EDITOR’S NOTE: This article appears in Salute to Nurses 2017. Find the full magazine at http://gatehouse.morecontentnow.com/news/20170320/salute-to-nurses-2017-its-your-time.

Compassionate, driven, caring, trustworthy and dependable are just some of the words that describe nurses. For five outstanding people in the nursing profession, here are two more: Living Legends.
The American Academy of Nursing bestows its highest honor on four to five nurses each year, naming them Living Legends. These eminently accomplished pacesetters have made huge contributions in nursing and health care over the course of their careers.
Here are the most recent recipients, along with a brief description of the multiple contributions they have made to nursing that continue to reverberate throughout the health services field today.
Linda Burnes Bolton
A renowned champion of community nursing and a global advocate for empowering communities of color to actively participate in their care, Burnes Bolton has been committed to enhancing patients’ health literacy and increasing diversity within the health profession. “I stand on the shoulders of nurses in science, academia, practice and community that have contributed to improving health and health care across the world,” she said.
Ann Wolbert Burgess
This Connell School of Nursing professor is a trailblazer in the study of the impact of trauma and abuse on victims. A professor of psychiatric nursing at Boston College, Burgess is a pioneer in the field of forensic nursing, which is the intersection of law and nursing. She has worked with the FBI to study links between child abuse, juvenile delinquency and subsequent perpetration, and her current research focuses on elder abuse in nursing homes and military sexual trauma. “Nursing is a wonderful career. Nursing offered me not only the opportunity to care for patients but to continue to do research and advance nursing science,” she said.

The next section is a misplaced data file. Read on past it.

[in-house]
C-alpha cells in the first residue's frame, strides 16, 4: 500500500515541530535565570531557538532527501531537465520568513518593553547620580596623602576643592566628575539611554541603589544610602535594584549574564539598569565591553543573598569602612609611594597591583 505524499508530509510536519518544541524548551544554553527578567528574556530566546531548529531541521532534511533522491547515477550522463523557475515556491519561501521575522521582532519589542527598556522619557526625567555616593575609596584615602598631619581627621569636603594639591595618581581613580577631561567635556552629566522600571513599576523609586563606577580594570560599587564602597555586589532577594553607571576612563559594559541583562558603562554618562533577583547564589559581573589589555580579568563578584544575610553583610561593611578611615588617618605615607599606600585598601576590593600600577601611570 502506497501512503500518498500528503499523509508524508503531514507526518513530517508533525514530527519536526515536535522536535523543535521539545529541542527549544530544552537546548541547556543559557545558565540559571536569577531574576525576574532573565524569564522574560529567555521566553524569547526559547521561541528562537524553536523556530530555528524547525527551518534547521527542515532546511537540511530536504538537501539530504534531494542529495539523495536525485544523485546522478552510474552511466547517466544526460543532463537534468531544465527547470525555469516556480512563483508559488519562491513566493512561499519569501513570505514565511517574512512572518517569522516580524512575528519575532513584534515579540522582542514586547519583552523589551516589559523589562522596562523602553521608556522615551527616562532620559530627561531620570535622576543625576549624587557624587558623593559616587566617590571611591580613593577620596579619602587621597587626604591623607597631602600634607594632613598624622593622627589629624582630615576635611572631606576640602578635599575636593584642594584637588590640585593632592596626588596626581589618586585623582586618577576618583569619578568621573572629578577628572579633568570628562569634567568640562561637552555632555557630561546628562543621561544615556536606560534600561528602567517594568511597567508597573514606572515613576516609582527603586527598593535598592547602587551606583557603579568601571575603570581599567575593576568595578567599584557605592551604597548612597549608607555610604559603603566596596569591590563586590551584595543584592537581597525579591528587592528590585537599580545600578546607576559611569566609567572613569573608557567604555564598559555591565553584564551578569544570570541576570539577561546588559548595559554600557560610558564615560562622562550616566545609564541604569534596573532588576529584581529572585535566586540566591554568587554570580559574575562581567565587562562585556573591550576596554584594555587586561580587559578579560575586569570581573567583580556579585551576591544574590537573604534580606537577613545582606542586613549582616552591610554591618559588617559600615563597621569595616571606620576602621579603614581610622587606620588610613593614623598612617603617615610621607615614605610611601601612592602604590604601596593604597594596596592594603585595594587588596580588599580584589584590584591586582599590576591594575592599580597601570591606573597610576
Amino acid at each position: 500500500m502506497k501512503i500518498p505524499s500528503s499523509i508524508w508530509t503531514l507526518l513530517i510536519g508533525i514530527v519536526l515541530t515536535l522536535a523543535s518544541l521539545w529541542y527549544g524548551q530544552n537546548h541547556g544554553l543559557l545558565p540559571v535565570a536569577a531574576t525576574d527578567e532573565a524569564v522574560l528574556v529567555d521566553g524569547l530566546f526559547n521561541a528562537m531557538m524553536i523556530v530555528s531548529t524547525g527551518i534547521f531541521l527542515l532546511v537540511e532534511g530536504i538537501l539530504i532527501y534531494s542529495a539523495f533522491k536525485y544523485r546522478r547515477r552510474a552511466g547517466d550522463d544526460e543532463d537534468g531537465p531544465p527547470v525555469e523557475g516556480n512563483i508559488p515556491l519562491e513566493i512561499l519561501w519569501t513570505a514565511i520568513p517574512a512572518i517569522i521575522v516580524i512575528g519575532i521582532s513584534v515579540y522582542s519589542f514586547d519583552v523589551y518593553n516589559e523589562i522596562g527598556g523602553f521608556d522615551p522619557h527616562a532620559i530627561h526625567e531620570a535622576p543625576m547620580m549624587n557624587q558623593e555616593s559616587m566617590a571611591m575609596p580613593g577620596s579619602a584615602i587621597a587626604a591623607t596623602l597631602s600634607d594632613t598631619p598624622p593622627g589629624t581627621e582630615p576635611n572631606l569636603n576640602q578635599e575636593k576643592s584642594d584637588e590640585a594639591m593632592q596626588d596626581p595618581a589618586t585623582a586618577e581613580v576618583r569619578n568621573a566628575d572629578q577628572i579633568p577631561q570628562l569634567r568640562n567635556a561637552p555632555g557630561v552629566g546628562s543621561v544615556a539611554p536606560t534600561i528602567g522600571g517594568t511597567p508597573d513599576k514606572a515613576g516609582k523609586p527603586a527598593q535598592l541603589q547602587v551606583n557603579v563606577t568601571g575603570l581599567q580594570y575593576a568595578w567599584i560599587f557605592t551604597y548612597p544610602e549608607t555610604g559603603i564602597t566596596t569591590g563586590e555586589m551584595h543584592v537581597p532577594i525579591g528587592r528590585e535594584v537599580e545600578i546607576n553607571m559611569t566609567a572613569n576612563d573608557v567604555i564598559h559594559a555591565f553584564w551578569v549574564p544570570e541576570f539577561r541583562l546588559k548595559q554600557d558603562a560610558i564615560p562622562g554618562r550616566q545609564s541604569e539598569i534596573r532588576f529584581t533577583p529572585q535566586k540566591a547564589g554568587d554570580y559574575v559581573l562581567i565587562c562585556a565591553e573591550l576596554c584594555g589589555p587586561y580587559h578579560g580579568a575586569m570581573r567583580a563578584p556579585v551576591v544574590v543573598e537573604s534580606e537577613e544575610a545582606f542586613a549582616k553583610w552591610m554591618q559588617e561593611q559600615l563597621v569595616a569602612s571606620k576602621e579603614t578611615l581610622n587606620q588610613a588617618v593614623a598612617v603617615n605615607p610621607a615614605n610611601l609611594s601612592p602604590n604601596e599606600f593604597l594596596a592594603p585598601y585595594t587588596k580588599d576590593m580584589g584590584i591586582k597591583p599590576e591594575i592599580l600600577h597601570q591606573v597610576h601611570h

Joyce J. Fitzpatrick
Previously serving as the dean of the Frances Payne Bolton School of Nursing at Case Reserve Western University, Fitzpatrick is best known for her contributions toward advancing the science of nursing education at universities and health ministries around the world. From developing educational interventions on HIV/AIDS prevention in Uganda to designing a 10-hospital project to improve the nursing care provided to elders, her research has been focused on meaningfulness in nurses’ work lives related to satisfaction, turnover and empowerment.
Martha Hill
Recognized around the globe for her research projects, Hill’s expertise focuses on vulnerable and underserved populations. Her work has been instrumental in the prevention and treatment of hypertension and its complications, particularly among young, urban African-American men. As dean of the Johns Hopkins University School of Nursing from 2001 to 2014, and a member of the faculty since the school was established in 1983, she has played a major role in mentoring nurses, students and physicians as clinicians and researchers.
Colleen Conway-Welch
Conway-Welch said she is most proud of starting a “bridge” program at Vanderbilt University where college graduates in other majors can complete a bachelor’s of science in nursing program in 12 months and go right on to complete the master’s in nursing science in 12 months. “I am also most proud of being a nurse-midwife and starting Vanderbilt’s nurse-midwifery education program as well as the clinical program, and achieving a birth center. We do over 1,600 deliveries a month,” she said. “My credo: One gets power by giving it away.”